EKM was started in 2001 as part of the Charter for Aging Aircraft Program and now supports collaboration for more than 80 projects or enterprises and more than 5,000 users.

'The AJAX-based design will allow the application to have more of a desktop application look and feel,' said Michael Hucul, EKM program manager at Wright-Patterson Air Force Base, Ohio. 'It will allow us to include some of the features people expect from a shared drive, such as drag and drop.'

The new filing cabinet will load faster and cut bandwidth requirements because it will only load data when the user needs it.

JSTARS in your eyes

Part of EKM is the Secure Collaborative Integrated Development Environment for the Joint Surveillance and Target Attach Radar System (JSTARS) software maintenance group, a collaboration between the military and Northrop Grumman.

'The solution that we chose here is to provide Air Force teams, organizations and contractors a secure, cost-effective method to jointly develop, maintain and upgrade mission-critical and weapons systems software,' said Scott Randall, technology lead at the 402nd Software Maintenance Group at Robins Air Force Base, Ga.

Enhancements and software maintenance for JSTARS are being performed by the Air Force at Robins and by Northrop Grumman.

'We hope this new system will eliminate redundant efforts from an integration perspective and unify our test teams and our development teams in execution of the software,' said Vinnie Simone, Northrop Grumman's senior program manager for Total Systems Support Responsibility.

Although AJAX indisputably builds better applications, its use also raises concerns about accessibility, security and usability ' concerns that also apply to other Rich Internet Applications.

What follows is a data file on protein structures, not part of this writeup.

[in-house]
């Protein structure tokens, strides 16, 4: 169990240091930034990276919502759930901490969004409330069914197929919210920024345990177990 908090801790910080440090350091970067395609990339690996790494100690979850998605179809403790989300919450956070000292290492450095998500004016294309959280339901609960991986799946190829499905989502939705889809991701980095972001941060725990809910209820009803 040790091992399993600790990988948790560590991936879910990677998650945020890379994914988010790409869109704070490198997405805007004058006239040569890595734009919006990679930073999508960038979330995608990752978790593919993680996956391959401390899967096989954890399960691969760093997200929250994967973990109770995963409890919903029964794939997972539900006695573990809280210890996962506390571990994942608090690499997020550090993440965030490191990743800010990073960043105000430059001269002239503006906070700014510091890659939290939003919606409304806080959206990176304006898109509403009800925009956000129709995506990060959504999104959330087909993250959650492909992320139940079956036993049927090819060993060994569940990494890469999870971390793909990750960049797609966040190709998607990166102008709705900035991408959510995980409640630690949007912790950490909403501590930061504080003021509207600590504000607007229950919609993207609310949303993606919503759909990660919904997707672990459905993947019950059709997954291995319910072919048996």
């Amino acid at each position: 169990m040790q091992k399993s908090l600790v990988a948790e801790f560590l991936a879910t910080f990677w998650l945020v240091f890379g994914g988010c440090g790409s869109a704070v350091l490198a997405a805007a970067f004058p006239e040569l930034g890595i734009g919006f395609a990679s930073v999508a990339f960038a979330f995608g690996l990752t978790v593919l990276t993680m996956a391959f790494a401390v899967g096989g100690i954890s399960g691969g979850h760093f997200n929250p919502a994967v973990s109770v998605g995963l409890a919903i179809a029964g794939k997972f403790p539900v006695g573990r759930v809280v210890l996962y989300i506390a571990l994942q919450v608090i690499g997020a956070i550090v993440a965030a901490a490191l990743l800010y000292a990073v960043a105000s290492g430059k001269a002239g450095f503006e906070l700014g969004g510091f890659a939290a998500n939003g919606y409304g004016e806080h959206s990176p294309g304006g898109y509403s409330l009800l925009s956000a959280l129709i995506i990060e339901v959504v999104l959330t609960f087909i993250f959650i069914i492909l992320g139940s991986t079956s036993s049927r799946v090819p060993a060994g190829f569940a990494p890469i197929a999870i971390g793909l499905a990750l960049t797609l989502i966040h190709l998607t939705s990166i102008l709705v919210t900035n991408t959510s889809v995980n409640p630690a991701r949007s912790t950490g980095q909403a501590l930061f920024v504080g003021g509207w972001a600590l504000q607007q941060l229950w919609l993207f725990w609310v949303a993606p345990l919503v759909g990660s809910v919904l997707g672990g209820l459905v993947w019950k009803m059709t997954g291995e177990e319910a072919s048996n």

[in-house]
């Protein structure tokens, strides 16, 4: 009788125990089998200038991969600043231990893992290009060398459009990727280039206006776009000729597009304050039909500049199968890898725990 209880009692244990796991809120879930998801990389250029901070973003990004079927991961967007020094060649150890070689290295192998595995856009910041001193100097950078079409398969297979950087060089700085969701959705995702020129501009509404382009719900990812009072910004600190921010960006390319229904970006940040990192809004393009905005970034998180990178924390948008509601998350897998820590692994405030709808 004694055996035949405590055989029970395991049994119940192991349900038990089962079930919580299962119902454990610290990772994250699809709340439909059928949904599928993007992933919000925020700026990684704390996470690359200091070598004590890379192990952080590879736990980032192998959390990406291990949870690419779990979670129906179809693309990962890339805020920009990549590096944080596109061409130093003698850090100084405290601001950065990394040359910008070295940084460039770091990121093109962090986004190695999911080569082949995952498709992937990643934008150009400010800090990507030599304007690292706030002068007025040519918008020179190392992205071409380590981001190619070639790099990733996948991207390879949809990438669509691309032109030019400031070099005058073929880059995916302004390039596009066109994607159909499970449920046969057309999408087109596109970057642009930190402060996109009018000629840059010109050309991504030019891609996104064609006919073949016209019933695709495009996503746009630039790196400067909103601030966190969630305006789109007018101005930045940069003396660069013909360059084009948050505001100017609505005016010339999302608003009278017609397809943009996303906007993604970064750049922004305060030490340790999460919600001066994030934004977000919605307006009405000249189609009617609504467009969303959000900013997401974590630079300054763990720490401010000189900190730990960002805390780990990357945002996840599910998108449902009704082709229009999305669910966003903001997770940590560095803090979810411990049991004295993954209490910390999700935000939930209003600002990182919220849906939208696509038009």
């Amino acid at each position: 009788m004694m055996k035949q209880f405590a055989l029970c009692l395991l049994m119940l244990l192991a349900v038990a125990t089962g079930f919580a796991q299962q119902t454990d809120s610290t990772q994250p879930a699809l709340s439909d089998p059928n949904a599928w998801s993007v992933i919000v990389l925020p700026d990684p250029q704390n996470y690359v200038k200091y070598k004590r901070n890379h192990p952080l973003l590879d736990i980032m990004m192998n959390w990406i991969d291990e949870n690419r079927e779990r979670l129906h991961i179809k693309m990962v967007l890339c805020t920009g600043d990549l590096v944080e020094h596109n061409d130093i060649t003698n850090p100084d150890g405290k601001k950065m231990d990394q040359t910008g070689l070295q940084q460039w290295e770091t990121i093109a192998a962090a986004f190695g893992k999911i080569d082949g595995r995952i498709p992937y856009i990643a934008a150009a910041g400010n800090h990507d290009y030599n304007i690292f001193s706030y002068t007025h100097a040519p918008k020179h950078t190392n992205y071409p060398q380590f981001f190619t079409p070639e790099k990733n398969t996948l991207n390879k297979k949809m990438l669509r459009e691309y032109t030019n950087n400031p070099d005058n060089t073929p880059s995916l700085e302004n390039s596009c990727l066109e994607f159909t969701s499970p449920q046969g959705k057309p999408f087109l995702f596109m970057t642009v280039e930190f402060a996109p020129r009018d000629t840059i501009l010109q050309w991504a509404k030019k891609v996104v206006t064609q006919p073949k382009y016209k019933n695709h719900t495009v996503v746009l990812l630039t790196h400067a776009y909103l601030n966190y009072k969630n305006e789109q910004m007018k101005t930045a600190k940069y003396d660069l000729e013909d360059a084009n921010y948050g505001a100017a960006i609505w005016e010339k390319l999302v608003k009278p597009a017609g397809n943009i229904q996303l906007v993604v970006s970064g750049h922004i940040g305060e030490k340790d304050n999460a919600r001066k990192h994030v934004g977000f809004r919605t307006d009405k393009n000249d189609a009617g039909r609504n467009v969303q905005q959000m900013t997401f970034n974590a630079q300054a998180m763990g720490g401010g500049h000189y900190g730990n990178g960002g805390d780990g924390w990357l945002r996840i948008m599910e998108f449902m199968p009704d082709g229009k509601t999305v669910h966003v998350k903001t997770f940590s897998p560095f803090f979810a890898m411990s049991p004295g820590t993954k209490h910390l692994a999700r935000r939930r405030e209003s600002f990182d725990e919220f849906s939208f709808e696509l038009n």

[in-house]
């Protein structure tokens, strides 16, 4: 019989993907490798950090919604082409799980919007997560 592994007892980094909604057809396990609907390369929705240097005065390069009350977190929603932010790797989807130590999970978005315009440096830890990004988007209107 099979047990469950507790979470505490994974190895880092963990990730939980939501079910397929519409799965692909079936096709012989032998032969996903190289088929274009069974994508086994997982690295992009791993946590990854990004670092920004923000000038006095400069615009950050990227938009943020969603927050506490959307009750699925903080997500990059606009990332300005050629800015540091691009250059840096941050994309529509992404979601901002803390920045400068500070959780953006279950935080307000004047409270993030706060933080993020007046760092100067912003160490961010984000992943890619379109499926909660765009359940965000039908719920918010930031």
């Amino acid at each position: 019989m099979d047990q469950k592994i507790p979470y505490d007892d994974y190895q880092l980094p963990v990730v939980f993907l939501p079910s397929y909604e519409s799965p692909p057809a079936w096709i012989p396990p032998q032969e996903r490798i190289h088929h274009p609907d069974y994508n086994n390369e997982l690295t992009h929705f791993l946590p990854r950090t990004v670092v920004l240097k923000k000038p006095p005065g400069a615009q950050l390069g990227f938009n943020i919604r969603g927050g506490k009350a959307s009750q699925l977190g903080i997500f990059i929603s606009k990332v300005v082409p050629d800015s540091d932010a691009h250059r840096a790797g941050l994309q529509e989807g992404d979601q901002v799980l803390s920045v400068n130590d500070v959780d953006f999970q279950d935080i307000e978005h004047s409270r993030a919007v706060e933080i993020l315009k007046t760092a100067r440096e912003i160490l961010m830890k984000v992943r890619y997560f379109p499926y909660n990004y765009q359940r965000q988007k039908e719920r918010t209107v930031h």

Adaptive technologies such as screen readers and speech dictation software make the Web accessible to people with disabilities ' a requirement for federal Web pages under Section 508 of the Rehabilitation Act Amendments of 1998.

Brewer said W3C/WAI is developing a suite of resources called Accessible Rich Internet Applications. The suite (GCN.com. GCN.com/887) includes a road map, taxonomy and syntax for developing accessible applications.

Security is another issue. Rich Internet Applications are more complex than straight HTML and can open new vulnerabilities. AJAX attacks have already hit Yahoo and MySpace visitors.

Hackers can also look at the browserside JavaScript and get an idea of the underlying server application architecture, so developers have to be careful not to expose unnecessary information in the AJAX engine. Enabling JavaScript on the browser also opens it to other types of attacks.

Finally, AJAX wreaks havoc with traditional behaviors we've all come to expect from the Web environment.

For users, early complaints included being unable to use the browser's back button to view an earlier version of a page, in addition to being unable to bookmark a particular version of a page. For developers, a common complaint was having to write different versions of the JavaScript for every browser version visitors might use.

There are also problems with search engines because Web crawlers don't typically execute the code to access the data.

Native AJAX still has these vulnerabilities, but workarounds exist, either as a piece of stand-alone code or a framework. Microsoft has ASP.NET AJAX (formerly called Apollo), and NexaWeb Technologies has Enterprise Web 2.0. Backbase has Enterprise AJAX 4 in addition to a free version of its framework, and the company is releasing a visual AJAX development tool early next year.

Using a framework addresses these problems and makes it possible to write a single set of code that works on all browsers.

'For anybody who wants to start in AJAX, make sure you know what your requirements are, and then look for a framework ' ours or someone else's,' Gerin said. 'It will really help you to manage your code and to maintain it down the road.'